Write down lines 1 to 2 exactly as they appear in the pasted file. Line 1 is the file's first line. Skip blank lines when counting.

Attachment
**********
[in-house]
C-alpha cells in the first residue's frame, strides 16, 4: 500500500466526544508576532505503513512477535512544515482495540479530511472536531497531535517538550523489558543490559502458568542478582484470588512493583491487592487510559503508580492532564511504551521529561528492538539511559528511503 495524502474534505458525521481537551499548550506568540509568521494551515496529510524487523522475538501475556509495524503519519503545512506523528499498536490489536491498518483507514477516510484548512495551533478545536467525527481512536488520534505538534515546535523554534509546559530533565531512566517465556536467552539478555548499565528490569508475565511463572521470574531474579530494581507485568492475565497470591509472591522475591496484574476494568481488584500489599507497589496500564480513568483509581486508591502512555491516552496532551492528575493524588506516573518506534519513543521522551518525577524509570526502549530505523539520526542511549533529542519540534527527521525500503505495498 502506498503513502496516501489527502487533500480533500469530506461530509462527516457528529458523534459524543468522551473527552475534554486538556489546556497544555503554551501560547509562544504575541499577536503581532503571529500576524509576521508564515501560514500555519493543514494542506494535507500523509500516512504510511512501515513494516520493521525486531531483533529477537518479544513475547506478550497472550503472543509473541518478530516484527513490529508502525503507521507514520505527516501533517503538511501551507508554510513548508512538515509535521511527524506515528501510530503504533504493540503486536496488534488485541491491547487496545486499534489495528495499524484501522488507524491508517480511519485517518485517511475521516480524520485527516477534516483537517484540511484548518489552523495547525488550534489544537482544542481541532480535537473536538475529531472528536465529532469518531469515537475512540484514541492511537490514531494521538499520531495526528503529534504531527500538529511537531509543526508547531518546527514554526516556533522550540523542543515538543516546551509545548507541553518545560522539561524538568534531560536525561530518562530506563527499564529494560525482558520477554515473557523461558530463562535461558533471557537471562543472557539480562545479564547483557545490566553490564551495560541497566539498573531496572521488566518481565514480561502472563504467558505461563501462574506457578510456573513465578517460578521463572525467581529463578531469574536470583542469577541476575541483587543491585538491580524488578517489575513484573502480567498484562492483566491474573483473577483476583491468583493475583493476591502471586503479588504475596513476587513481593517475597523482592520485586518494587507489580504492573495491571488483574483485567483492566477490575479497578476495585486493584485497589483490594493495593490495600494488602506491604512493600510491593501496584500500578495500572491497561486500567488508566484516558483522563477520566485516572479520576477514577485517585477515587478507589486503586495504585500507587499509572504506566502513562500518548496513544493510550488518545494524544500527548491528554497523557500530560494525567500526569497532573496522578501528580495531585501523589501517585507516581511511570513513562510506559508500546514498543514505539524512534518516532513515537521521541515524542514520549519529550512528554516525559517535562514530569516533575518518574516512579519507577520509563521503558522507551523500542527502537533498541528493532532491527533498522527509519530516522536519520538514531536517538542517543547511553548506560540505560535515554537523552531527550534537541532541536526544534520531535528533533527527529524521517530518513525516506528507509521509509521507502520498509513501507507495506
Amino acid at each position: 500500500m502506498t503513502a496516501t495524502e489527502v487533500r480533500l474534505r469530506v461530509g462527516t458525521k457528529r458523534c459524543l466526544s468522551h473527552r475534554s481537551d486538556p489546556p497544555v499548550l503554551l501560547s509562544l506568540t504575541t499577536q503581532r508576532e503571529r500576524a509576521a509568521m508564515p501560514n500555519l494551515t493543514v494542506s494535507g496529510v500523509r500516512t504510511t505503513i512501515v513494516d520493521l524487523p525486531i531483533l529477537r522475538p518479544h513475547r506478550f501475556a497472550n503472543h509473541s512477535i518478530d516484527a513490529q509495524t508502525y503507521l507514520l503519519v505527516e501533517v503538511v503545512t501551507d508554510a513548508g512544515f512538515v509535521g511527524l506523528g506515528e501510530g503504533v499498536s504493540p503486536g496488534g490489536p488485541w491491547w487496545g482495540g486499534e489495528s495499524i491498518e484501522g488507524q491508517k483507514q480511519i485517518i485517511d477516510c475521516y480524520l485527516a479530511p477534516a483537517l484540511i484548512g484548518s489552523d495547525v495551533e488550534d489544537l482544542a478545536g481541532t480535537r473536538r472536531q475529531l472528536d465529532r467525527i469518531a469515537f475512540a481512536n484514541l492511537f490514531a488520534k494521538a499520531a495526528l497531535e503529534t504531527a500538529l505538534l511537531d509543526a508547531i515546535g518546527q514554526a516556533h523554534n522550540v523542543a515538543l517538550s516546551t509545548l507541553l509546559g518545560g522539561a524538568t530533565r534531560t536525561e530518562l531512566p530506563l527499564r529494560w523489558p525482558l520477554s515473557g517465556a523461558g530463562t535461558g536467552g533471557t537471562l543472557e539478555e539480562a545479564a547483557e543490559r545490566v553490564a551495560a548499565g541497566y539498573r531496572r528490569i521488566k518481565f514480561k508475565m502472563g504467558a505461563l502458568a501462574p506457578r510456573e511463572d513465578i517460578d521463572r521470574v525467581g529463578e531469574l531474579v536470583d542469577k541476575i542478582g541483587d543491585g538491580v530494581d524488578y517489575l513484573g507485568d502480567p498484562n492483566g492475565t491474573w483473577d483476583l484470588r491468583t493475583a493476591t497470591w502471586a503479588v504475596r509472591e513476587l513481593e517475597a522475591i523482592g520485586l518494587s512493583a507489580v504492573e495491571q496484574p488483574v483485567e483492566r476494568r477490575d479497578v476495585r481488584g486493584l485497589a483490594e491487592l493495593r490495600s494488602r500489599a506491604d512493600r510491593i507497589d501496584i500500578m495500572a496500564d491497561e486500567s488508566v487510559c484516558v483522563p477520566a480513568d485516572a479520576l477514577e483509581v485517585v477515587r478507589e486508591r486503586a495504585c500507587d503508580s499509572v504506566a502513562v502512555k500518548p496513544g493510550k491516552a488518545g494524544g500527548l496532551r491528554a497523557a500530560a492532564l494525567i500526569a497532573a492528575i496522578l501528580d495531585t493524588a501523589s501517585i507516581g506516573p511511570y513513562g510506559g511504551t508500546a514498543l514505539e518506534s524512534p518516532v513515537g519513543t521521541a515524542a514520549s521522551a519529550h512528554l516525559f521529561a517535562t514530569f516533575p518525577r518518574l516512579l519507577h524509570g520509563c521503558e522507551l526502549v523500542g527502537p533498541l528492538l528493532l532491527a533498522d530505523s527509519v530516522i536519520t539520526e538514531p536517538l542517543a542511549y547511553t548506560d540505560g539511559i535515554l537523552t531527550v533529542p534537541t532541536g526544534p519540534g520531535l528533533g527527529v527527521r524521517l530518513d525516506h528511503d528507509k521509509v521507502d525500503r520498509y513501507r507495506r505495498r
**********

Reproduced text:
[in-house]
C-alpha cells in the first residue's frame, strides 16, 4: 500500500466526544508576532505503513512477535512544515482495540479530511472536531497531535517538550523489558543490559502458568542478582484470588512493583491487592487510559503508580492532564511504551521529561528492538539511559528511503 495524502474534505458525521481537551499548550506568540509568521494551515496529510524487523522475538501475556509495524503519519503545512506523528499498536490489536491498518483507514477516510484548512495551533478545536467525527481512536488520534505538534515546535523554534509546559530533565531512566517465556536467552539478555548499565528490569508475565511463572521470574531474579530494581507485568492475565497470591509472591522475591496484574476494568481488584500489599507497589496500564480513568483509581486508591502512555491516552496532551492528575493524588506516573518506534519513543521522551518525577524509570526502549530505523539520526542511549533529542519540534527527521525500503505495498 502506498503513502496516501489527502487533500480533500469530506461530509462527516457528529458523534459524543468522551473527552475534554486538556489546556497544555503554551501560547509562544504575541499577536503581532503571529500576524509576521508564515501560514500555519493543514494542506494535507500523509500516512504510511512501515513494516520493521525486531531483533529477537518479544513475547506478550497472550503472543509473541518478530516484527513490529508502525503507521507514520505527516501533517503538511501551507508554510513548508512538515509535521511527524506515528501510530503504533504493540503486536496488534488485541491491547487496545486499534489495528495499524484501522488507524491508517480511519485517518485517511475521516480524520485527516477534516483537517484540511484548518489552523495547525488550534489544537482544542481541532480535537473536538475529531472528536465529532469518531469515537475512540484514541492511537490514531494521538499520531495526528503529534504531527500538529511537531509543526508547531518546527514554526516556533522550540523542543515538543516546551509545548507541553518545560522539561524538568534531560536525561530518562530506563527499564529494560525482558520477554515473557523461558530463562535461558533471557537471562543472557539480562545479564547483557545490566553490564551495560541497566539498573531496572521488566518481565514480561502472563504467558505461563501462574506457578510456573513465578517460578521463572525467581529463578531469574536470583542469577541476575541483587543491585538491580524488578517489575513484573502480567498484562492483566491474573483473577483476583491468583493475583493476591502471586503479588504475596513476587513481593517475597523482592520485586518494587507489580504492573495491571488483574483485567483492566477490575479497578476495585486493584485497589483490594493495593490495600494488602506491604512493600510491593501496584500500578495500572491497561486500567488508566484516558483522563477520566485516572479520576477514577485517585477515587478507589486503586495504585500507587499509572504506566502513562500518548496513544493510550488518545494524544500527548491528554497523557500530560494525567500526569497532573496522578501528580495531585501523589501517585507516581511511570513513562510506559508500546514498543514505539524512534518516532513515537521521541515524542514520549519529550512528554516525559517535562514530569516533575518518574516512579519507577520509563521503558522507551523500542527502537533498541528493532532491527533498522527509519530516522536519520538514531536517538542517543547511553548506560540505560535515554537523552531527550534537541532541536526544534520531535528533533527527529524521517530518513525516506528507509521509509521507502520498509513501507507495506